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A Dispatch

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November 09, 2011

Today at the Ol' Phishing Hole...

Another day, another Bank of America phishing attempt. This one tries to work double-duty by phishing not only for your BofA login credentials, but also identity data for every credit card you own.

The email message is pretty standard phishing stuff (although the Subject: line and message body don't really connect):

From: Bank of America <support@bankofamerica.com>
Subject: Bank of America SurveyQJRPRKRVWE

As part of our security measures, we regularly screen activity in the system.
We recently contacted you after noticing an issue on your account.
We requested information from you for the following reason:
We have observed activity in this account that is unusual or potentially high risk.

Please download the form attached to this email and open it in a web browser.
Once opened, you will be provided with steps to restore your account access.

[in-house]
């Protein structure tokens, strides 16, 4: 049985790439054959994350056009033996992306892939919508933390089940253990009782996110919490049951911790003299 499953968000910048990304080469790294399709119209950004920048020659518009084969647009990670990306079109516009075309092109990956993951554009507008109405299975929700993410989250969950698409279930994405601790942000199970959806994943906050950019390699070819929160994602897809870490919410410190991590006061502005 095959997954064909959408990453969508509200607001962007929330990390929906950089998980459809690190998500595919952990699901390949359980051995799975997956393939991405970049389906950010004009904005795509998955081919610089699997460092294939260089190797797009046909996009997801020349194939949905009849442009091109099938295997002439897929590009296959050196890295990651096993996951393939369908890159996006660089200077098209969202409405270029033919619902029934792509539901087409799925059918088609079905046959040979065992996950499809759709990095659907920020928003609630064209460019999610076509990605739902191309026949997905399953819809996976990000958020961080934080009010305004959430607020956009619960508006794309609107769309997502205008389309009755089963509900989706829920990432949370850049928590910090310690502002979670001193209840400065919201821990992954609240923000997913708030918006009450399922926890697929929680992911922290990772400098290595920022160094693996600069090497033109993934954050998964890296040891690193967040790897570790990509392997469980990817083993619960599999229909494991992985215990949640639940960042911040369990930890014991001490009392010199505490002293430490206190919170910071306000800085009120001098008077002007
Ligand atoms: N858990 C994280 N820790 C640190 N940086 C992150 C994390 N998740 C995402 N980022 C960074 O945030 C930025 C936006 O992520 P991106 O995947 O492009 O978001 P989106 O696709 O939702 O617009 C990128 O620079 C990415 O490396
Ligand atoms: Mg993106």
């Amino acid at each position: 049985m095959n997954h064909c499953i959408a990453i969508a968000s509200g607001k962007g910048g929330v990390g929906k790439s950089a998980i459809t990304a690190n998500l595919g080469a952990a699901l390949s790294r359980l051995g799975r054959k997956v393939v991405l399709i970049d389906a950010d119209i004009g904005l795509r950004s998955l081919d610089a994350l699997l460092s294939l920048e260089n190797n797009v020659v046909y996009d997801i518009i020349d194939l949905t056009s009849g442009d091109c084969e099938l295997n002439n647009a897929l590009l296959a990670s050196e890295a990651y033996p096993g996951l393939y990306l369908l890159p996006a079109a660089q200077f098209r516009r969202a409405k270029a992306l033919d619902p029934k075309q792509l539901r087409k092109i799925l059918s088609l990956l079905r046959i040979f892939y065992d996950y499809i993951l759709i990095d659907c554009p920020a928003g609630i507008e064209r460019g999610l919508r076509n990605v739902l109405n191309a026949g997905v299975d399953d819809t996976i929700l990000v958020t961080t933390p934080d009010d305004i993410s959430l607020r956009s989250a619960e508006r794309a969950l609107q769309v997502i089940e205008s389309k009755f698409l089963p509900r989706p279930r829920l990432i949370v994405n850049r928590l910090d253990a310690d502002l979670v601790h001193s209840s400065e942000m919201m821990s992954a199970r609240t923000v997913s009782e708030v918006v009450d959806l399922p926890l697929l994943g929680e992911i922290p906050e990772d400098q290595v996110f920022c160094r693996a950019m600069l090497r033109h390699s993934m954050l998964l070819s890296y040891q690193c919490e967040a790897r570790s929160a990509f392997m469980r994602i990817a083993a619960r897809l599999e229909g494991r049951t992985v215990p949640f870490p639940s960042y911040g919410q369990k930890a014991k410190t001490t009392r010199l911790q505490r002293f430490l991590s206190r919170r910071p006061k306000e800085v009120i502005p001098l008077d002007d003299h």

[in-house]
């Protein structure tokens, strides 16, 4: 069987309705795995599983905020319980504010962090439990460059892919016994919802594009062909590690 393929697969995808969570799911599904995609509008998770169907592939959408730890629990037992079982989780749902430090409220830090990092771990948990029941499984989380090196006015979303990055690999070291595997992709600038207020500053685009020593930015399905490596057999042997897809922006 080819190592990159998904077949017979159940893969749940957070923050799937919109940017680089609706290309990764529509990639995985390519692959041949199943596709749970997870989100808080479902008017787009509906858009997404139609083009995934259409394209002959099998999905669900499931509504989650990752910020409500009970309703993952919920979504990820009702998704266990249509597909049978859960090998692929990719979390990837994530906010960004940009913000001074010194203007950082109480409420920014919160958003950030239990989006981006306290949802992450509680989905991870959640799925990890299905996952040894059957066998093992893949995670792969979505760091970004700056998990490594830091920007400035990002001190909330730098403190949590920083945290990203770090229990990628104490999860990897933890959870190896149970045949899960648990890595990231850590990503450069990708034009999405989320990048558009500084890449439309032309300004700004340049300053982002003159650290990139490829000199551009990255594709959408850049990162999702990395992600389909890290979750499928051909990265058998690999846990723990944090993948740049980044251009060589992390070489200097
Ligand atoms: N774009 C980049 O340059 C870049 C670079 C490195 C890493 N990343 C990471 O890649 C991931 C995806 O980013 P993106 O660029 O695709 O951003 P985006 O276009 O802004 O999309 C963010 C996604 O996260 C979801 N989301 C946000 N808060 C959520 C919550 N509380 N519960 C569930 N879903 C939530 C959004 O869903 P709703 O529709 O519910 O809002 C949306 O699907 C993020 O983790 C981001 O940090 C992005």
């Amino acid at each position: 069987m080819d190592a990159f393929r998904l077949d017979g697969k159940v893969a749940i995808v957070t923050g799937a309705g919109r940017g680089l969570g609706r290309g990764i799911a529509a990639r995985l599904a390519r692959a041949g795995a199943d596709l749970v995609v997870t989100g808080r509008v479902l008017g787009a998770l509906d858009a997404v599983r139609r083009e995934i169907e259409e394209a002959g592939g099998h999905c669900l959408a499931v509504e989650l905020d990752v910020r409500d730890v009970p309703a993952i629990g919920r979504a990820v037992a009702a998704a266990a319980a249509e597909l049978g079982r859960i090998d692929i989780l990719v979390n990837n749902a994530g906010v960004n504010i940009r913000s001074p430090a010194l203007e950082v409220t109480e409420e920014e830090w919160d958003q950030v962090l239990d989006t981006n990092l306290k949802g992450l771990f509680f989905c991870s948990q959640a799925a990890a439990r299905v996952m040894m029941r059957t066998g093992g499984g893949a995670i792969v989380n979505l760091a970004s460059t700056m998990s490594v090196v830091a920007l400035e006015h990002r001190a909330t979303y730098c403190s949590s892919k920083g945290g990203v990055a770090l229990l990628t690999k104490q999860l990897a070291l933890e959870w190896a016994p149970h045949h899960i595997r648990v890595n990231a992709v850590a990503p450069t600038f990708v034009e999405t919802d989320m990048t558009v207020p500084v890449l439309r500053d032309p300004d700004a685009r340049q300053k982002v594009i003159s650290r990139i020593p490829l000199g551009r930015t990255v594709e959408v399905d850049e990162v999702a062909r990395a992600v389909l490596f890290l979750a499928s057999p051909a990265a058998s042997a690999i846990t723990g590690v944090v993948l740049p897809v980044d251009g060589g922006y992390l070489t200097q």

We appreciate your understanding as we work to ensure account safety.

Bank of America Account Review Department

[file: SurveyQJRPRKRVWE.html]

The file is, indeed, an HTML file, base64 encoded. That allowed me easy conversion offline to view the source code and see if it was safe to render in a browser (making sure it doesn't try to download any malware crap automatically). With the help of images downloaded directly from bankofamerica.com, the page starts out with the survey come-on:

Start of phony B of A page.

Note that it encourages you to take the survey as many times as you have credit cards because supposedly you'll get fifty bucks in each card. Yeah, well....

The "survey" consists of six (not five) challenge question selections. I don't believe these questions/answers have anything to do with the phishing attempt.

No, the real gold for this criminal comes in the latter portion of the page:

Phishing part of the  phony B of A page.

The most valuable info on the form are the BofA login credentials. With those two fields, the crook can clean you out. Credit card and other identity info are just sprinkles on the doughnut. If you were to fill out the forms (the HTML includes JavaScript that forces you to enter valid-looking info into the fields) and click the Continue button, the data goes to a PHP program running on a web server that has been hijacked from an established design firm in Russia.

And poof goes your bank account and identity.

Posted on November 09, 2011 at 10:39 AM